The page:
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Carolyn Hax: Must dad call new wife ‘the love of his life’ around his kids?

(Nick Galifianakis/For The Washington Post)
Comment

Dear Carolyn: My father was widowed about five years ago and has remarried. Hurray. Except he keeps talking about his second wife as “the love of my life” in front of us and his grandchildren. I’m increasingly resentful of this phrase and have minimized contact with him as a result. He’s complaining and I don’t know what to say. “Quit [dumping] on the memory of my mother in my presence and you’ll see us more than twice a year” is what I WANT to say.

— Resentful

Resentful: Then say it. Maybe adjust your bluntness levels first to suit your dad’s tolerances, but otherwise it’s something he deserves to know. Even an unwelcome message is kinder than vanishing on him without explanation. “Hey, Dad, I really am happy you’re happy — but it’s hard to hear you be so effusive about your new love while I’m still missing Mom so much.”

About that: You’re the one, not your dad, making the connection between his love-of-his-life swooning and “[dumping] on the memory of my mother” — so you can break it, too. You had your own relationship with your mother and it is yours to treasure and grieve. Nothing your dad says or does now puts a dent in that.

He, meanwhile, is and always has been free to have his own feelings about your mom. It doesn’t discredit her, him, them, or you if their marriage was, say, a B+ to his current A+ remarriage. It doesn’t discredit either of them as people if they loved each other and made a life together and maybe didn’t always fit as effortlessly as they would have liked. Great people and great loves are separate things.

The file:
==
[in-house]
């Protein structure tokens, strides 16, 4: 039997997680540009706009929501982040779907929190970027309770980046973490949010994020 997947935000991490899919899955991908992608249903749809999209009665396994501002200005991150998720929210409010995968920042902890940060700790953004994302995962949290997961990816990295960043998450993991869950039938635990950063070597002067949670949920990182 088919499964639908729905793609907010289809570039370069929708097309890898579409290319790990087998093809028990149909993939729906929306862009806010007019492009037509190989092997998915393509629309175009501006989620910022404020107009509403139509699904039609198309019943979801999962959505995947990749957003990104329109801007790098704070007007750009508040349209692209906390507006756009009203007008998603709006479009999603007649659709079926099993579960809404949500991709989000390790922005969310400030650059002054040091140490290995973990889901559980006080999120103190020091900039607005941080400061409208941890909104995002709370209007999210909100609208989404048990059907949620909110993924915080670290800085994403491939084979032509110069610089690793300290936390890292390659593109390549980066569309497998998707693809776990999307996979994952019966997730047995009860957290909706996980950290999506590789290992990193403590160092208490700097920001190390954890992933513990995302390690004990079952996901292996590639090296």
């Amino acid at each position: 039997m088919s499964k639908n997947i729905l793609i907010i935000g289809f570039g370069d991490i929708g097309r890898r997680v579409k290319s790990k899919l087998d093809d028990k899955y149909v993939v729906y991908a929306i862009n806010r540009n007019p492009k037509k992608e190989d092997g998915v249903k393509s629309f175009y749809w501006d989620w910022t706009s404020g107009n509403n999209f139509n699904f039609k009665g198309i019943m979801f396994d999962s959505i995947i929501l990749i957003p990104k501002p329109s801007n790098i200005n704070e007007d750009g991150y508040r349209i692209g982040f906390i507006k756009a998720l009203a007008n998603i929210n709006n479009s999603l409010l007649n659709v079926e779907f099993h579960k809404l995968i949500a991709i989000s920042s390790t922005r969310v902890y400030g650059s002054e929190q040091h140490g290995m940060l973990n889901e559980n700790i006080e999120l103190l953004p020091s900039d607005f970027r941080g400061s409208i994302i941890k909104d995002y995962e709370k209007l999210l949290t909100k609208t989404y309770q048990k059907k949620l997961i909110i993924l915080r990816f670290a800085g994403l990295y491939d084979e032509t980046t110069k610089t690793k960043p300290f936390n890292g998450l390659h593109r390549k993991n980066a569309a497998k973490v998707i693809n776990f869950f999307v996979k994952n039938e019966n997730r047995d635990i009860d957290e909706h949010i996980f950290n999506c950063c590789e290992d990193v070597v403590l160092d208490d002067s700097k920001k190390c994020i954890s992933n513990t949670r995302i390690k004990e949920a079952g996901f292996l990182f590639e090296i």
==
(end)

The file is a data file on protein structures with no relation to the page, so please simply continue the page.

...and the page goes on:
Or, alternate thought: Even such a beautiful, loving, nuanced thing as a marriage that only death could tear asunder can get trounced in a feelings pageant against new love. Which, by the way, twitterpates older people with almost the same intensity as it does the young.

So, maybe your dad had a tough road into widowerhood and is just feeling stupid giddy right now.

For either possibility, a lovingly phrased, “Hey, I’m happy for you, but I’m not ready to hear this,” might be all you need to solve this. Please at least give it a try before you scrape any more plans off the books.

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Hi Carolyn: I’m going through a very difficult time with my 17-year-old son. Most of my parent friends have children who aren’t yet teens. These parents tell me it will get better, that my child won’t hate me forever and will become a productive member of society.

I want to scream when they say this because they don't know! My ex to this day hates his mother and struggles with life. This could be my son!

How can I nicely tell people what they are saying is not helpful and makes me want to scream? Perhaps I should keep my struggles to myself.

— Raising a Teenager

Raising a Teenager: No no, please don’t do that.

I see your point about the hollowness of your friends’ advice. But discarding all peer support is not your only option. You can offer details to your friends, ask questions, and nudge these conversations — and the underlying relationships — toward a more productive place.

To their it-will-get-betters, you can reply: “I want to believe that, but some families don’t recover. My ex’s is one of them.” That invites discussion. So does asking friends about the source of their optimism. Their kids aren’t teens yet, okay, but they were teens once. Plus they have siblings, cousins, niblings, neighbors.

Or they have professional experiences as teachers, youth coaches, babysitters, camp counselors, therapists, managers of teen employees, and similar. Seek out any you know; they've seen enough to be as useful as parents of teens.

That is true in part because the informal network of shoulder-crying, storytelling and assurance-seeking will always have its limits. No one knows for certain how they themselves will turn out, much less how their own child will, much much less someone else’s. So the best you can hope for is enough comfort and context to see you through to the next phase, whatever it may be.

Fortunately, comfort and context are pretty powerful things. Your friends care about you and you value them enough to share your pain. If their assurances aren’t working, then guide them toward what you need. Or let them be an argument for the power of context: Your experience (with son and husband) says one thing but friends can attest to the possibility of other things.

Circumstances also can be too much for the friend network to handle, and that’s normal as well. For that there’s professional help. Here are some resources to get you started.

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